Why it’s unwise to make long-term labour market forecasts
Pundits make long-term forecasts about global labour market trends at their own peril, writes UNSW Business School’s Frederik Anseel
Despite the economic turmoil, companies continue to look for talent. And because that search does not yield much, they invest heavily in training and education to develop their own talent. Excellent news, but not what you'd expect from listening to forecasts about an impending recession.
Predictions about the labour market skate on the same thin ice as economic forecasts. For the sake of convenience, I will call pundits, labour economists and work psychologists (like myself) "forecasters" here. Forecasters tend to linearly extrapolate past patterns to the future and isolate one changing environmental factor to support their prediction. A logical prediction would sound like this: "The economic shock from a pandemic will suppress global demand (not supply), and many will lose their jobs as a result." That prediction turned out to be far from correct.
Another prediction was that technology (specifically artificial intelligence) would eliminate nearly half of the jobs. The idea was that there is a fixed amount of labour that remains constant worldwide. If technology replaces a whole series of human tasks, it is inevitable that a 'package' of labour disappears, and thus jobs disappear.
Voluntarist policymakers were already making wild plans. Because there would simply be no more work for everyone, they would introduce a universal basic income. Surprise – almost 10 years after the Oxford study made its famous automation prediction, we globally see some of the lowest unemployment rates in history! Countless new jobs are being created by new technology; 'packages' of labour are added all the time. There is no such thing as a constant "package" of labour.
Again you see the same linear thinking: pundits think of past labour, isolate one change in the environment (technology) and make their prediction based on that one change. Those confronted with their failed predictions often defend their misjudgement as follows: “Well, I would have been right, but no-one could foresee an epidemic and the resulting intervention of central banks.” That is exactly my point. As Nobel Prize winner Niels Bohr quipped, "Prediction is very difficult, especially if it's about the future."
The human brain has a hard time considering multiple changes at once (let alone the interaction between those changes). And so we limit ourselves to the most striking factor at that time. But there is never just one influencing factor. At any given time, dozens of important factors influence the labour market. How can an individual forecaster estimate how changes in inflation, energy, climate, demographics, war, technology and migration will affect each other? As a forecaster, you are doomed to fail in the long term. Master investor Warren Buffett guards against such macro predictions: "Predictions tell you more about the forecaster than about the future."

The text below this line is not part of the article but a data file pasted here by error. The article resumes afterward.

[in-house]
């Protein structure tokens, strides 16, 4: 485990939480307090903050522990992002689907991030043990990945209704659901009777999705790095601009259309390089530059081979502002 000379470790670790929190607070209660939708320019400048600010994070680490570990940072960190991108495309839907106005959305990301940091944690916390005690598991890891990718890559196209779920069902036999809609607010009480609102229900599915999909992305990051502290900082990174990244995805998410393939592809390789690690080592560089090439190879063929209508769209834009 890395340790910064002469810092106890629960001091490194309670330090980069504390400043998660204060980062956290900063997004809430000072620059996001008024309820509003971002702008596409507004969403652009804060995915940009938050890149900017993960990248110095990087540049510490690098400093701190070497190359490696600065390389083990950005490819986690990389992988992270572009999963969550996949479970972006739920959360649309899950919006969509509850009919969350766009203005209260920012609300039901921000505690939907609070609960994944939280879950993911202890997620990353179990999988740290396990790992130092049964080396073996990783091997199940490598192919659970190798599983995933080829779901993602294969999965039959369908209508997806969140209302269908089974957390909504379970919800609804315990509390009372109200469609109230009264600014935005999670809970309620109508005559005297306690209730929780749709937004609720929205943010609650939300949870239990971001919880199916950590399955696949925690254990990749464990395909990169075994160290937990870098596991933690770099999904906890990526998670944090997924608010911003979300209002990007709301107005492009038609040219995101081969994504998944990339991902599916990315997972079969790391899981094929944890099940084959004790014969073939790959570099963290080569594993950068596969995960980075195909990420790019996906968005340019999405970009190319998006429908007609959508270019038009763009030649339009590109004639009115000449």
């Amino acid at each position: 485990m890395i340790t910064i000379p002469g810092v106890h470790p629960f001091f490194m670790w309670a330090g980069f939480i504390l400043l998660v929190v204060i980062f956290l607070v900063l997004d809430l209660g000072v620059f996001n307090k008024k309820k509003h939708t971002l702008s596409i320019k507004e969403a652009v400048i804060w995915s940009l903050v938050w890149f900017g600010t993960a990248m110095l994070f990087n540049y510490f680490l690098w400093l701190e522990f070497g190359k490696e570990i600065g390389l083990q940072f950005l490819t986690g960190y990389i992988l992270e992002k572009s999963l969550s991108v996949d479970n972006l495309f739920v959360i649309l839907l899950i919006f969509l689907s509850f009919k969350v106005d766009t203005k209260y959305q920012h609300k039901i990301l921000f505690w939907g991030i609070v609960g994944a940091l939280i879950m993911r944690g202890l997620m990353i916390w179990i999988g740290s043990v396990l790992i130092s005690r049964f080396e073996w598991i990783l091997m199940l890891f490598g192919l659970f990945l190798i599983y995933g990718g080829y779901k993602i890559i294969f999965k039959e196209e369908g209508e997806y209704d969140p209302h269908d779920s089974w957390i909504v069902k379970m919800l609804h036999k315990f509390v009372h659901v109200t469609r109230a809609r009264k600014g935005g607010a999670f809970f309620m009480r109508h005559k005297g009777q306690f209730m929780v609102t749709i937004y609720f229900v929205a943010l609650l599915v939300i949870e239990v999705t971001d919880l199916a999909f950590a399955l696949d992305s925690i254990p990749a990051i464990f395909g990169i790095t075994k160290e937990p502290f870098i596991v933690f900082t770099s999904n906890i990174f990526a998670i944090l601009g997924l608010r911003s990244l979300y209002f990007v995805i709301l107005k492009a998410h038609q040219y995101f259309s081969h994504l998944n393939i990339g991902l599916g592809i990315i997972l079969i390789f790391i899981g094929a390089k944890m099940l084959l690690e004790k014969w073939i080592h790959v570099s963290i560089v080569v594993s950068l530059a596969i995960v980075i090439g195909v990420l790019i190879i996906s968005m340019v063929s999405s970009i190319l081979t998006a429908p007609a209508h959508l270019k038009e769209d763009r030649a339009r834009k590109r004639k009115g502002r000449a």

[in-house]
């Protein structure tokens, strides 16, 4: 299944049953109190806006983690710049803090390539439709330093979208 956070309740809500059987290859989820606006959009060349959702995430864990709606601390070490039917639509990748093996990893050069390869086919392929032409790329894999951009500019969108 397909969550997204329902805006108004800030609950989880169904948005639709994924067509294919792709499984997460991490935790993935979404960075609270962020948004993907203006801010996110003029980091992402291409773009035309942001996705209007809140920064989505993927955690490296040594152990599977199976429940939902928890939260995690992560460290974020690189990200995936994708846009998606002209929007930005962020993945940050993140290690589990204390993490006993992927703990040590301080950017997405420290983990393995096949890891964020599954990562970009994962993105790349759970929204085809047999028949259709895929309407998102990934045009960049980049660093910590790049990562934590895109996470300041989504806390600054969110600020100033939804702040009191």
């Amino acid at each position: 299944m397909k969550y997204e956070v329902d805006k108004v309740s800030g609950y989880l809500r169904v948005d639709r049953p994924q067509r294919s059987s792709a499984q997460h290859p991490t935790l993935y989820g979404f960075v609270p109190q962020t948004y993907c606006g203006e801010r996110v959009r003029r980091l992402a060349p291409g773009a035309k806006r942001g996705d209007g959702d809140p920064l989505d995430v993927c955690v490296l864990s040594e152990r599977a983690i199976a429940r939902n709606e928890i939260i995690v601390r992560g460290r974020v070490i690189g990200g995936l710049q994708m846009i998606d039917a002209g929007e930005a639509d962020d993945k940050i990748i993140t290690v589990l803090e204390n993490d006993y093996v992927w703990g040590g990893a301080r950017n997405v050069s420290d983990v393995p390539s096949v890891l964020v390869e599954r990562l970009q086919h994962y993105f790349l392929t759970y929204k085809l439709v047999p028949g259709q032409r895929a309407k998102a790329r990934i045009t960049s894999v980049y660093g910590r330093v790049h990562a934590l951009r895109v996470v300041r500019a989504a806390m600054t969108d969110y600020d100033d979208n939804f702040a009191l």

What skills will become important?
A good example is predictions about which skills will become most important in the labour market. Let’s play a game and travel 40 years back in time to predict which skills would become most important in the decades to come. Digital skills? Data analysis? Math? Coding and programming? Financial literacy? Wrong. Social skills. The number of jobs requiring social skills increased by 12 per cent between 1980 and 2012, during the Silicon Valley boom. The number of jobs with a mathematical basis (such as STEM professions) and few social demands decreased by more than 3 per cent. Wages rose most in jobs that required both strong social and math skills. The figures are based on an American study, but a Swedish study finds a similar pattern.
What does that mean for the future? The main labour market forecast for the next 40 years is extreme labour shortage due to declining birth rates. Have you seen the statistics? With a projected population decline of 50 per cent by the end of the century, China's demographic pyramid looks frighteningly fragile. The impact of this on the labour market is difficult to estimate because we have never experienced such a demographic contraction.
A shrinking population is also why countries like Portugal, the United States, Singapore, Australia, Canada and the United Kingdom have launched ambitious, targeted migration plans in recent months. The battle for talent is perhaps even more raging between countries than between companies. But does it actually come to such a shortage? I no longer dare to make predictions about global patterns. Things that have never happened before happen every day. History is explainable but not predictable. Our long-term future is fundamentally unknowable.
Frederik Anseel is Professor of Management and Senior Deputy Dean (Research & Enterprise) at UNSW Business School. His research focuses on the motivational micro-foundations of how people contribute to organisational success. For more information, please contact Prof. Anseel directly. A version of this post was first published in De Tijd.